You can find nice, MF 1.4 & 1.7s by third parties for only a little scratch. I've seen sigma 30mm f1.4 for about $300-350. Canon / Nikon / Sony / Pentax etc. expect to pay about 1.5x that (in my experience)

Primes are great to use, btw. I love my Pentax Lim pancakes (very small). the 40mm is one of my favs and is constantly on my camera.
 

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Quote:

Originally Posted by 916 View Post
how much do decent 35mm f1.8 go for?
Depends on your body. Nikon has a low priced 35mm f/1.8. Canon's 35mm f/1.4 is an L lens and most likely will be out of your budget (yet again, depends on your body).

There's also the Sigma 30mm f/1.4 which comes in different mounts. Check out B&H or Adorama for prices.

Quote:

Originally Posted by 916 View Post
and are those considered wideangle?
On a crop sensor, no.

Quote:

Originally Posted by 916 View Post
i want to be able to go into the city and capture shots of building from top to bottom, standing about 40feet away from the structure.
Definitely not going to happen with that type of lens.
 

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916 - what mount (camera) are you using? That will help with what lenses are available. (sorry if I missed it somewhere)

Also consider used lenses to save cash / get better glass - as long as you deal with a good business you'll be safe. I've had great luck with KEH out of Georgia, but also good with Cambridge's used department. Basically, just check if you can return it if you don't like it.

Adorama & B&H have a good selection - but I've found them a little rude at times in the used department (your mileage may vary).
 

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Discussion Starter #15
i dont have a dslr yet but its either gonna be a Sony A300 or Canon T1i. i know that the T1i is better but if i can get a better deal on either one, im gonna go for one or the other.

So basically if i am understanding correctly, to capture images of 500+ feet buildings, i have to have a full 35mm sensor?
 

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Quote:


Originally Posted by 916
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i dont have a dslr yet but its either gonna be a Sony A300 or Canon T1i. i know that the T1i is better but if i can get a better deal on either one, im gonna go for one or the other.

So basically if i am understanding correctly, to capture images of 500+ feet buildings, i have to have a full 35mm sensor?

You can get a UWA such as the Canon 10-22mm, Sigma 10-20mm, Tokina 11-16mm, etc...

The thing is there will be perspective distortion, if you're fine with that then the lens will work. If you want absolutely no distortion you'll have to get a Tilt-Shift lens (Nikon's are called Perspective-Control).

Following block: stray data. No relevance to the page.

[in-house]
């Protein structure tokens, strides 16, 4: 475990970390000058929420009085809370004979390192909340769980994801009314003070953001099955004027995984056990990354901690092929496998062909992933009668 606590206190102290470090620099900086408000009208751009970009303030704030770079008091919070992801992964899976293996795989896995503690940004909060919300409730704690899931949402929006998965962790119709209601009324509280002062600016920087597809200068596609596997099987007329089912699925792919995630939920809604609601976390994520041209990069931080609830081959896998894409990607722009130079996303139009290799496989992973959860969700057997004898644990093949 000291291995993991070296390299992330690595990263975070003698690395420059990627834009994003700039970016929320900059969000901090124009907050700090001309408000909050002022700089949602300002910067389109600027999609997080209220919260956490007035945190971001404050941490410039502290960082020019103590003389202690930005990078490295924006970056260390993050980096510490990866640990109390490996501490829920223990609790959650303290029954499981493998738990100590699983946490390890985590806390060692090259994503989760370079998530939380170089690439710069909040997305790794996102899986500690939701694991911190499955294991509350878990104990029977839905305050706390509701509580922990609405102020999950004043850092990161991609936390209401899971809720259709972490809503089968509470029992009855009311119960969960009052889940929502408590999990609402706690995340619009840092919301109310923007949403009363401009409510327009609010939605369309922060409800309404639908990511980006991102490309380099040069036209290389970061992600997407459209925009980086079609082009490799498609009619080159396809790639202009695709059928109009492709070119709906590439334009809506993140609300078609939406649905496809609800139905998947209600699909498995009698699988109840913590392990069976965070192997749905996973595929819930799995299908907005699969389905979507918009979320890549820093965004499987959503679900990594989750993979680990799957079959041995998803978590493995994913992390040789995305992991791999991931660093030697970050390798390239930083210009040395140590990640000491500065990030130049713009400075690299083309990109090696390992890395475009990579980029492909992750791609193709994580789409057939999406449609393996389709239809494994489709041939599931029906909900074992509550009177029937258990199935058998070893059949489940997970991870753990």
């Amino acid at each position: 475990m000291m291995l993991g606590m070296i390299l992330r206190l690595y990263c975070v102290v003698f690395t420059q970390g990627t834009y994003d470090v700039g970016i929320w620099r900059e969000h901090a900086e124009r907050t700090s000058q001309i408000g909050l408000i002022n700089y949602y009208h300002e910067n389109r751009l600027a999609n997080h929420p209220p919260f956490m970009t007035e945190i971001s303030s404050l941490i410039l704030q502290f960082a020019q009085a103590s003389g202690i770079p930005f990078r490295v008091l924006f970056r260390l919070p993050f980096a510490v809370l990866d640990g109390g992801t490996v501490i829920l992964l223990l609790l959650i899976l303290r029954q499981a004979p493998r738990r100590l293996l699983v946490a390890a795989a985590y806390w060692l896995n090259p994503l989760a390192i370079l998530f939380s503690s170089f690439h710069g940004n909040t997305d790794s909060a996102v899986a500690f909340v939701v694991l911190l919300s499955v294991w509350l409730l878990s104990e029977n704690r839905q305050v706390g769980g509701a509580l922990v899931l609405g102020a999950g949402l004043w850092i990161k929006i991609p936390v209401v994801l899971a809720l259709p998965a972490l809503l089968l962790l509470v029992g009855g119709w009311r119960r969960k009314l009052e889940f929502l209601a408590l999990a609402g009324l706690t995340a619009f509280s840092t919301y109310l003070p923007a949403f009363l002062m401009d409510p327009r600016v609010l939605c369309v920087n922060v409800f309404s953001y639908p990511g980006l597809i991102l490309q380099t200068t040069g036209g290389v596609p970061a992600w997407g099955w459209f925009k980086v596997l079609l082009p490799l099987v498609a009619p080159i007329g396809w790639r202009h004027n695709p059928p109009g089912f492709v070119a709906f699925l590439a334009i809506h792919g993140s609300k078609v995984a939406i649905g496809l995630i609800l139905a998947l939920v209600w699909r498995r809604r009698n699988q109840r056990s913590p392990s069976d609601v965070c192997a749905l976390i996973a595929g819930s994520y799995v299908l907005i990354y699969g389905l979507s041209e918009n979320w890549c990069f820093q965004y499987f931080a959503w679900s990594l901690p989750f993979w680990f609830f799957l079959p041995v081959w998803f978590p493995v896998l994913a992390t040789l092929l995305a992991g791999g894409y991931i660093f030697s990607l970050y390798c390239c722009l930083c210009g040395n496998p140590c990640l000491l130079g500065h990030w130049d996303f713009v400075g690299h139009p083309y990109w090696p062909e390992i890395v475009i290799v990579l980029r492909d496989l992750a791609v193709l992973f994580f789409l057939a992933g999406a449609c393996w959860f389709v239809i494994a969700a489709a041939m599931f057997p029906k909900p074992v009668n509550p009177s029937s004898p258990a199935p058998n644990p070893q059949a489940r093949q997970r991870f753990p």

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Quote:

Originally Posted by 916 View Post
i dont have a dslr yet but its either gonna be a Sony A300 or Canon T1i. i know that the T1i is better but if i can get a better deal on either one, im gonna go for one or the other.

So basically if i am understanding correctly, to capture images of 500+ feet buildings, i have to have a full 35mm sensor?
No. Just that a crop sensor basically "zooms" whatever lens is on there. If you have never shot with film, you won't know the difference because you'll have nothing to base it off of.

Just get an Ultra wide and go at it. I suggested you do the math behind it, but you didn't seem like doing that.
 

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Quote:


Originally Posted by Mootsfox
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The f/stop value listed is the fastest it goes, they then go up from there in this pattern: f/1.4
f/2
f/2.8
f/4
f/5.6
f/8
f/11
f/16
f/22

Some will have f/32 or higher.

My 50mm f/2 prime stops down to f/16, while my 24mm f/2.8 will go to f/22. Electronically controlled lenses and high focal length lenses often have higher f/stops. For example, the Canon 70-200mm F/4 goes to at least f/45. Older full frame lenses would often go to f/64.


fox what about the lenses that have a fastest f-stop rating of 1.0, 1.2, 1.5, 1.7, 1.8, 1.9, 3.3, 3.5, 3.8, 3.9, 4.5, and such


I haven't seen many older full frame lenses going up to f/64. sure they are there but I wouldn't can't say I've seen many of them. but by older I'm refering to manual focus lenses.
 

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Quote:


Originally Posted by rx7speed
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fox what about the lenses that have a fastest f-stop rating of 1.0, 1.2, 1.5, 1.7, 1.8, 1.9, 3.3, 3.5, 3.8, 3.9, 4.5, and such


I haven't seen many older full frame lenses going up to f/64. sure they are there but I wouldn't can't say I've seen many of them. but by older I'm refering to manual focus lenses.

1.0 is a stop, but the rest of those are half and 1/3 stops.

Medium and full format is the only place I've seen a f/64 lens.

http://www.bhphotovideo.com/c/produc...specifications
 

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ok my misunderstanding on what you where saying. though some of them are odd stops aren't they that don't fit the 1/2 or 1/3 stop marking?